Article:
Ann Coulter must have known what she was getting into.
About two weeks ago, students at UC Berkeley threatened violence when Berkeley College Republicans invited the conservative pundit to speak on campus. Cowed by these threats, the administration refused to accommodate her original speaking slot, and she eventually canceled her appearance.
Coulter was the victim of the so-called heckler’s veto, or the ability of large, organized groups to suppress unwelcome speech, sometimes by threatening violence.
It has proven an effective speech-suppressing tool in Berkeley. Administrators also canceled an event headlined by Coulter’s fellow conservative provocateur Milo Yiannopoulos in February, citing similar security concerns.
As Berkeley’s students and administrators have soured the First Amendment, UCLA seems to be following their example.
In February, the Foundation for Individual Rights in Education assigned UCLA a yellow light, indicating that campus restrictions on free speech “too easily (encourage) administrative abuse and arbitrary application.” In other words, administrators have a range of powerful tools at their disposal to suppress speech, such as the power to investigate organizations and individuals accused of violating their hate speech code.
The hostile atmosphere for free speech on campus raises the possibility that the next time a controversial or unpopular speaker like Coulter is invited to Westwood, the heckler’s veto may make an unwelcome trip south. It would be wrong to allow violent protesters to suppress speech, even if many Bruins may find that speech offensive or ignorant.
The very real possibility that the heckler’s veto could be exercised in Westwood means that the UCLA administration must issue a statement reaffirming its institutional commitment to free speech and guaranteeing security for every public figure invited to speak on campus.
Such a statement will go a long way toward restoring a healthy atmosphere for free speech on campus. But this commitment must be backed up by substantive policy changes that compel administrators to protect speech by force when necessary. Coulter may not be entitled to protection from criticism, but she is surely entitled to protection from violence.
That is not to say that opponents of Coulter’s visit to Berkeley do not raise important points. The tendency of hate speech to cause tangible harm to vulnerable minority communities is well-documented. Surely it is inappropriate to “dress up vicious psychological harm” to minority communities “in the language of academic political theory,” as Brian Leiter, a legal scholar at the University of Chicago, has suggested. But suppressing the free speech rights of prominent racists and anti-feminists may well provide those individuals with the sort of attention they crave. As Conor Friedersdorf of The Atlantic has asserted, excessive censorship “guarantees that bigots like Coulter will be seen by many as occupying a moral high ground.” And more importantly, free speech is too critical to a healthy academic environment to be overridden by these concerns, legitimate as they are.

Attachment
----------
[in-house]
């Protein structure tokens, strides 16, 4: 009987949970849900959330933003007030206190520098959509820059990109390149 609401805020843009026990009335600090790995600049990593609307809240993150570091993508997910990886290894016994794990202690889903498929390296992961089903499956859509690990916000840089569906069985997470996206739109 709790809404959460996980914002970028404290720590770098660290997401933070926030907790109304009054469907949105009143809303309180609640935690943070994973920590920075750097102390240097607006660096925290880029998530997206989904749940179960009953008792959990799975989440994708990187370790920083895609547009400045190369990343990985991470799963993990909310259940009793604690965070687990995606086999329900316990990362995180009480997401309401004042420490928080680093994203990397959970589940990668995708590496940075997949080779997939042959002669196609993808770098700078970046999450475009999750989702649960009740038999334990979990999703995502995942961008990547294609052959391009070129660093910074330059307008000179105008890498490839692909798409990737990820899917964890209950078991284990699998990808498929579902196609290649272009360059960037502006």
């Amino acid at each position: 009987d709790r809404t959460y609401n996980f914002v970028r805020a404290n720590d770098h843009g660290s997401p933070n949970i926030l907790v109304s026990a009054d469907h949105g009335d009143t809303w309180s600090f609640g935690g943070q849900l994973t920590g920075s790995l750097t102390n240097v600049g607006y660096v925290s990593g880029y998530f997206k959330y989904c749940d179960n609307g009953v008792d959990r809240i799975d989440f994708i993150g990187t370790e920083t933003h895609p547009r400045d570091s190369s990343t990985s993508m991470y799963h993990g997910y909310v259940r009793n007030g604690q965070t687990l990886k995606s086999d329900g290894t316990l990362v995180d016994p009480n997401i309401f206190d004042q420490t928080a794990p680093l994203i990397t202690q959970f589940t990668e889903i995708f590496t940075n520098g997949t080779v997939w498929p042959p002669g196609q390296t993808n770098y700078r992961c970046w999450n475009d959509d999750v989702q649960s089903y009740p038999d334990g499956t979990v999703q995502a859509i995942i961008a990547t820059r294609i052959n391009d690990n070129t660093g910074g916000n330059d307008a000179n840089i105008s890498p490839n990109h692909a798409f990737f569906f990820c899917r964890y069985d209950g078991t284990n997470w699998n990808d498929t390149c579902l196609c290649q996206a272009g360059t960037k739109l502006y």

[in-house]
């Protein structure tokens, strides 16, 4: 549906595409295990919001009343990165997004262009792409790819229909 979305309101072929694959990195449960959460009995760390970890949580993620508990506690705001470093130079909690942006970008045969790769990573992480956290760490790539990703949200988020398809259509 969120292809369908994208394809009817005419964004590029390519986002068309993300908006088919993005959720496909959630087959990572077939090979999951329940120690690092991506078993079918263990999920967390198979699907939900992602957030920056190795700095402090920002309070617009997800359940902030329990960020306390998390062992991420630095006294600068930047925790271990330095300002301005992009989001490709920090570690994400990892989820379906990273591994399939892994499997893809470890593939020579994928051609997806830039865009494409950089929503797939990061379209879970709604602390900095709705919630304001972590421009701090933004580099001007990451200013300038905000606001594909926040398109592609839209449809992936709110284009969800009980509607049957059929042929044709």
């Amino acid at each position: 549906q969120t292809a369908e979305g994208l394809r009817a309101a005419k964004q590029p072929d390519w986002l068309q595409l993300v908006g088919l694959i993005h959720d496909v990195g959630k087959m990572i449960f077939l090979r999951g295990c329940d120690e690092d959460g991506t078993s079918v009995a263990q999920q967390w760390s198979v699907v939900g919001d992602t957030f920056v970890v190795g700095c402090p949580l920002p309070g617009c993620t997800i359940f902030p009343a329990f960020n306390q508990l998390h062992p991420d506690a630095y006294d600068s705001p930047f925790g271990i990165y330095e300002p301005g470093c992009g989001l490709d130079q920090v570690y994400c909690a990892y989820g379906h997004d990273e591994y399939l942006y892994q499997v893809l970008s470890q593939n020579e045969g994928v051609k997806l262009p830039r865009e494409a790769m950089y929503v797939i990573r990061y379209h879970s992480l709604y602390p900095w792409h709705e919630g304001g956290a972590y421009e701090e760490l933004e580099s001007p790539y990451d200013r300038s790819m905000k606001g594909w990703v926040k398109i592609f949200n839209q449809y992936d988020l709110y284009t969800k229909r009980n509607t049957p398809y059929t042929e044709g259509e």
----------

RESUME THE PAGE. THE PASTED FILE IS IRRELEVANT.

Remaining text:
In fact, allowing protesters to erode free speech on campus would violate UCLA’s educational mission. The university’s stated purpose is “the creation, dissemination, preservation and application of knowledge for the betterment of our global society.”
To this end, UCLA has pledged to safeguard “open access to information, free and lively debate conducted with mutual respect for individuals and freedom from intolerance.” “Free and lively debate” surely makes no allowance for censorship, even in the case of offensive speech. The hate and vitriol Coulter peddles is certainly abhorrent. But restricting it would be still more abhorrent. Coulter should not be censored, but responded to with reasoned arguments in the context of the free exchange of ideas the First Amendment facilitates on this campus.
The university’s educational mission dictates that ideas are to be answered with ideas, rather than with violence. When the next Ann Coulter visits Westwood, UCLA must put free speech first and the heckler’s veto last.